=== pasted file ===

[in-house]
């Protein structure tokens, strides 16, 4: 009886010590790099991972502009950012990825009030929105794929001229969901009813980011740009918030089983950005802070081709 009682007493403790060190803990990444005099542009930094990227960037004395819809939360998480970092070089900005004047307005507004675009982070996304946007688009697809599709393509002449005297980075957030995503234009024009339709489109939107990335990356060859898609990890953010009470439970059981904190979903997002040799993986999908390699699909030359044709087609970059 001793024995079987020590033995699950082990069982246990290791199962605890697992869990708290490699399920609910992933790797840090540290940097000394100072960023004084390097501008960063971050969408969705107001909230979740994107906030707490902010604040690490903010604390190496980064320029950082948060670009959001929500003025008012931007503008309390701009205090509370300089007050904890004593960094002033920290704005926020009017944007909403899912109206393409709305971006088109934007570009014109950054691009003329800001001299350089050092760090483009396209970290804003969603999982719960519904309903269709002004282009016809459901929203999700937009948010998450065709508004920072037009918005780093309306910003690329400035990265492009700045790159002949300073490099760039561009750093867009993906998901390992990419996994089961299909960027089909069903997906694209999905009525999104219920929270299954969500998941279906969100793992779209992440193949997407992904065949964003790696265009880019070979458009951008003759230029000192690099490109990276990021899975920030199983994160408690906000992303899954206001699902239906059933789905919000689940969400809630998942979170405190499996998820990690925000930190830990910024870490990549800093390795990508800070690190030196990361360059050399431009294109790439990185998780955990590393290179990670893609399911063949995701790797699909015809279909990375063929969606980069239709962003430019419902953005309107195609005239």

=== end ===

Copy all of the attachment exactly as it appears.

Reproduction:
[in-house]
């Protein structure tokens, strides 16, 4: 009886010590790099991972502009950012990825009030929105794929001229969901009813980011740009918030089983950005802070081709 009682007493403790060190803990990444005099542009930094990227960037004395819809939360998480970092070089900005004047307005507004675009982070996304946007688009697809599709393509002449005297980075957030995503234009024009339709489109939107990335990356060859898609990890953010009470439970059981904190979903997002040799993986999908390699699909030359044709087609970059 001793024995079987020590033995699950082990069982246990290791199962605890697992869990708290490699399920609910992933790797840090540290940097000394100072960023004084390097501008960063971050969408969705107001909230979740994107906030707490902010604040690490903010604390190496980064320029950082948060670009959001929500003025008012931007503008309390701009205090509370300089007050904890004593960094002033920290704005926020009017944007909403899912109206393409709305971006088109934007570009014109950054691009003329800001001299350089050092760090483009396209970290804003969603999982719960519904309903269709002004282009016809459901929203999700937009948010998450065709508004920072037009918005780093309306910003690329400035990265492009700045790159002949300073490099760039561009750093867009993906998901390992990419996994089961299909960027089909069903997906694209999905009525999104219920929270299954969500998941279906969100793992779209992440193949997407992904065949964003790696265009880019070979458009951008003759230029000192690099490109990276990021899975920030199983994160408690906000992303899954206001699902239906059933789905919000689940969400809630998942979170405190499996998820990690925000930190830990910024870490990549800093390795990508800070690190030196990361360059050399431009294109790439990185998780955990590393290179990670893609399911063949995701790797699909015809279909990375063929969606980069239709962003430019419902953005309107195609005239």